The changes in the Roman mass (in particular, the elevation of the eucharistic host, introduced in the late 12th century), coupled with Canon 21, ‘Omnis utriusque sexus’, of the Fourth Lateran Council, gave rise to a widespread belief in a number of spiritual and material benefits (usually referred to as virtutes / merita / utilitates / fructus missae) people might gain by viewing the host and hearing mass. Intended to encourage regular attendance at mass and found in both Latin and vernacular manuscripts, various lists of these benefits became a preaching commonplace in late medieval period. This paper examines the way John Lydgate, for whom the mass is the ‘grettest directory’, incorporates a fragment on ‘virtutes missae’ into his poetic treatise The Interpretation and Virtues of the Mass, namely, how Lydgate translates his immediate source for the fragment, the Latin preacher’s handbook Fasciculus Morum, and what changes and additions he makes in the process.
The recollection of personal history in confession was intended to lead to contrition for past sins, especially after the 4th Lateran Council (1215) had established the obligation of yearly confession and communion. In Medieval England, above all in the 14th and 15th centuries, a large vernacular literature cared for both the instruction of the clergy and the spiritual needs of lay people by divulging the basic teaching of the Catholic Church. Since the detailed examination of the penitent had become a precious ‘mnemonic aid’ concentrating on the recollection of sins and on repentance, confession manuals frequently included ‘questionnaires’ (Murray 1998), ‘giving confessors lists of potential queries that would help a penitent recall his transgressions and the circumstances thereof.’ (Tracy 2017). The St John’s College Ms S. 35 witnesses the vitality of medieval English devotional prose and is one of the most complete pastoral aids in cura animarum. A large section of it consists of a detailed interrogation of the penitent, ‘[…] for alle the trespasis þat euer ȝe haue doo in ȝonge age or in olde age, fro þe time þat ȝe were boȝ in-to þis tyme […]’ (Maggioni 1993). The aim of this paper – by means of examples taken from Ms S 35 – is to illustrate the confessor’s role in activating the penitents’ ability to remember by asking questions designed to lead them to recollection and to prevent them from forgetting sins that needed to be confessed.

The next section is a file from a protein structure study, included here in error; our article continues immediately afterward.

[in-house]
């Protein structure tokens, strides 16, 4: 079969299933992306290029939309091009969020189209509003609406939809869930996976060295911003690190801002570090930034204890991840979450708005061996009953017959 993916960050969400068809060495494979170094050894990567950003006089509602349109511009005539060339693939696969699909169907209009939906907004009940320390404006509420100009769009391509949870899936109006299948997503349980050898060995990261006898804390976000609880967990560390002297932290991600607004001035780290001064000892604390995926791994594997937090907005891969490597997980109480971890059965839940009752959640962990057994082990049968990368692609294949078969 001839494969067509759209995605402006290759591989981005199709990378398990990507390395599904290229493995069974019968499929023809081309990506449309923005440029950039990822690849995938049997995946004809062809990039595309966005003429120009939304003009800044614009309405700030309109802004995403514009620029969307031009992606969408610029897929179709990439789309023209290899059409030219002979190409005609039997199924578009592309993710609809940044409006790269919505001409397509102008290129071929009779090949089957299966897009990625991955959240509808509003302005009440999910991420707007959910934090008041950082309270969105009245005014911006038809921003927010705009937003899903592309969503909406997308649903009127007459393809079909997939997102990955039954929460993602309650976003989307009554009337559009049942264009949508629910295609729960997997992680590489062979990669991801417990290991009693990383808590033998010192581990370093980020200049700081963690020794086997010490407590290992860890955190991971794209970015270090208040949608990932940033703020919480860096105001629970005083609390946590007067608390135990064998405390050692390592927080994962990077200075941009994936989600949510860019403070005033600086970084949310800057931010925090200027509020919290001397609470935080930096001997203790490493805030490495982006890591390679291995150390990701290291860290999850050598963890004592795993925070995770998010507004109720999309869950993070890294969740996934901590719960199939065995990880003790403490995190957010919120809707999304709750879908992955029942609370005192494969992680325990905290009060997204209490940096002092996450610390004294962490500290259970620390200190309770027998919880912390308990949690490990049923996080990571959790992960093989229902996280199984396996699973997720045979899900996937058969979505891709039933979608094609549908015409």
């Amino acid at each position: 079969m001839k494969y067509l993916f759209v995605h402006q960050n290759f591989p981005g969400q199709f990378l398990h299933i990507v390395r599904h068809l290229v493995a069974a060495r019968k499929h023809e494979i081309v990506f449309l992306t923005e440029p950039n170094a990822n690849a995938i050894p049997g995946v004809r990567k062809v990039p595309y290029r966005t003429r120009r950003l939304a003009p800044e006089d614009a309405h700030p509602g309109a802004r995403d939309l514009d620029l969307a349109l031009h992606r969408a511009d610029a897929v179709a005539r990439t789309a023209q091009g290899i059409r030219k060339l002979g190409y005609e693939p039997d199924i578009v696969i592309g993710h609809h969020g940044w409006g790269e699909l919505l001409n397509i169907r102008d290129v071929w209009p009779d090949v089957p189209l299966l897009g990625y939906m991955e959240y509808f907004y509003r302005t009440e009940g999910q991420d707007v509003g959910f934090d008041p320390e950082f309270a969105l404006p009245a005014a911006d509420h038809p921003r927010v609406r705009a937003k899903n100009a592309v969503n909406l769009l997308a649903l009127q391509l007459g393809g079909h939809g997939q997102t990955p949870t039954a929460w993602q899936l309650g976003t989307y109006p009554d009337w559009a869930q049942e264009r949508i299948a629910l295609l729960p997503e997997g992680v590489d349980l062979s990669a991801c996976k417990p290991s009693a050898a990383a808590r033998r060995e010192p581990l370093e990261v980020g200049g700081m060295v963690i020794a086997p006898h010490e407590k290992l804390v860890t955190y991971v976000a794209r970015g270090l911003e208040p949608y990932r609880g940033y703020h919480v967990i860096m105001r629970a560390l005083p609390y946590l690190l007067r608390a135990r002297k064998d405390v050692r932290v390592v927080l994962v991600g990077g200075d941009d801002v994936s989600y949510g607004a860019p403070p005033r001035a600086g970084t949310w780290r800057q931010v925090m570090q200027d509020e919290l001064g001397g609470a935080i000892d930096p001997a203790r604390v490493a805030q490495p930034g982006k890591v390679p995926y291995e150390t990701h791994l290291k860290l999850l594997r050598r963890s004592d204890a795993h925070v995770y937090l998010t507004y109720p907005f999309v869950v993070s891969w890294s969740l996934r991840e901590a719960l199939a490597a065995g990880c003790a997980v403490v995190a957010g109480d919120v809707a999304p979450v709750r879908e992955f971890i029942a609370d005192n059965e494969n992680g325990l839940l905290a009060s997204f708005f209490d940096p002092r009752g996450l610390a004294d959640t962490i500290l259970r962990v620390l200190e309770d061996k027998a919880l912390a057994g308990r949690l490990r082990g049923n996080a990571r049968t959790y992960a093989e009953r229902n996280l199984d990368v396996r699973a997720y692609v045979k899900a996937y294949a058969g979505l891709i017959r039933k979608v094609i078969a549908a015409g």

Religious art comprises the most prevalent cultural product in every medium throughout the Middle Ages. In terms of literary production, much of this art took the form of the private prayer books – books of hours – or religious instructional manuals, many of them in Latin, that were important possessions of both working and aristocratic Christians. However, the mass and sacramental rituals were also important sources of inspiration for Middle English writers as well as important historical artifacts of cultural identity. Texts such as John Mirk’s Instructions for Parish Priests with The Lay Folks Mass Book provide a window into understanding how the medieval secular public understood religion and prayer and provides a direct link to culturally and aesthetically significant medieval texts, including but not limited to Pearl, Sir Gawain and the Green Knight, and The Book of Margery Kempe.